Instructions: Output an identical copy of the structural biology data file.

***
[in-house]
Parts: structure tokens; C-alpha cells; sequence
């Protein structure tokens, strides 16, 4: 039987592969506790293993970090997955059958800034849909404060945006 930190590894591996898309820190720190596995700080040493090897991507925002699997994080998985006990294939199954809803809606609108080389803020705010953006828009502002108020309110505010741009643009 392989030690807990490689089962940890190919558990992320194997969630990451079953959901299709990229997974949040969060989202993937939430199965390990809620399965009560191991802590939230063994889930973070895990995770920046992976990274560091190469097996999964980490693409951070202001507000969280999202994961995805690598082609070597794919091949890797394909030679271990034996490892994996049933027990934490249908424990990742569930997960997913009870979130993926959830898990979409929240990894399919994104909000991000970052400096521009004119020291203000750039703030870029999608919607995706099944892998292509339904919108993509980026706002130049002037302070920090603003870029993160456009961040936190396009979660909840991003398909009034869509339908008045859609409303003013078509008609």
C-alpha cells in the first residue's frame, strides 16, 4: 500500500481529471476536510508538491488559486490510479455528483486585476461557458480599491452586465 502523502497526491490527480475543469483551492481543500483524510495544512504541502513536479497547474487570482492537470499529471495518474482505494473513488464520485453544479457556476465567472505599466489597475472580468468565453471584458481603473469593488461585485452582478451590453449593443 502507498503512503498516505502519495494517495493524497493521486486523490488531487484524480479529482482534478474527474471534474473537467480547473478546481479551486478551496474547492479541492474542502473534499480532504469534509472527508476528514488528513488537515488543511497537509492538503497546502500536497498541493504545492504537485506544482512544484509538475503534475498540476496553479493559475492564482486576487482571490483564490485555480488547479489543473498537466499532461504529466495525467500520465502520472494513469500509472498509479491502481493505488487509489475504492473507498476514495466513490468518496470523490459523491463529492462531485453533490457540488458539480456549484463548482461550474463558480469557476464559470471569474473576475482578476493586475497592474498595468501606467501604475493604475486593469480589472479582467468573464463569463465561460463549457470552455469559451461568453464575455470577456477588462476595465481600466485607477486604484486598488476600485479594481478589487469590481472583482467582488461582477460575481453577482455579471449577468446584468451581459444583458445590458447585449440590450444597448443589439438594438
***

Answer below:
[in-house]
Parts: structure tokens; C-alpha cells; sequence
């Protein structure tokens, strides 16, 4: 039987592969506790293993970090997955059958800034849909404060945006 930190590894591996898309820190720190596995700080040493090897991507925002699997994080998985006990294939199954809803809606609108080389803020705010953006828009502002108020309110505010741009643009 392989030690807990490689089962940890190919558990992320194997969630990451079953959901299709990229997974949040969060989202993937939430199965390990809620399965009560191991802590939230063994889930973070895990995770920046992976990274560091190469097996999964980490693409951070202001507000969280999202994961995805690598082609070597794919091949890797394909030679271990034996490892994996049933027990934490249908424990990742569930997960997913009870979130993926959830898990979409929240990894399919994104909000991000970052400096521009004119020291203000750039703030870029999608919607995706099944892998292509339904919108993509980026706002130049002037302070920090603003870029993160456009961040936190396009979660909840991003398909009034869509339908008045859609409303003013078509008609």
C-alpha cells in the first residue's frame, strides 16, 4: 500500500481529471476536510508538491488559486490510479455528483486585476461557458480599491452586465 502523502497526491490527480475543469483551492481543500483524510495544512504541502513536479497547474487570482492537470499529471495518474482505494473513488464520485453544479457556476465567472505599466489597475472580468468565453471584458481603473469593488461585485452582478451590453449593443 502507498503512503498516505502519495494517495493524497493521486486523490488531487484524480479529482482534478474527474471534474473537467480547473478546481479551486478551496474547492479541492474542502473534499480532504469534509472527508476528514488528513488537515488543511497537509492538503497546502500536497498541493504545492504537485506544482512544484509538475503534475498540476496553479493559475492564482486576487482571490483564490485555480488547479489543473498537466499532461504529466495525467500520465502520472494513469500509472498509479491502481493505488487509489475504492473507498476514495466513490468518496470523490459523491463529492462531485453533490457540488458539480456549484463548482461550474463558480469557476464559470471569474473576475482578476493586475497592474498595468501606467501604475493604475486593469480589472479582467468573464463569463465561460463549457470552455469559451461568453464575455470577456477588462476595465481600466485607477486604484486598488476600485479594481478589487469590481472583482467582488461582477460575481453577482455579471449577468446584468451581459444583458445590458447585449440590450444597448443589439438594438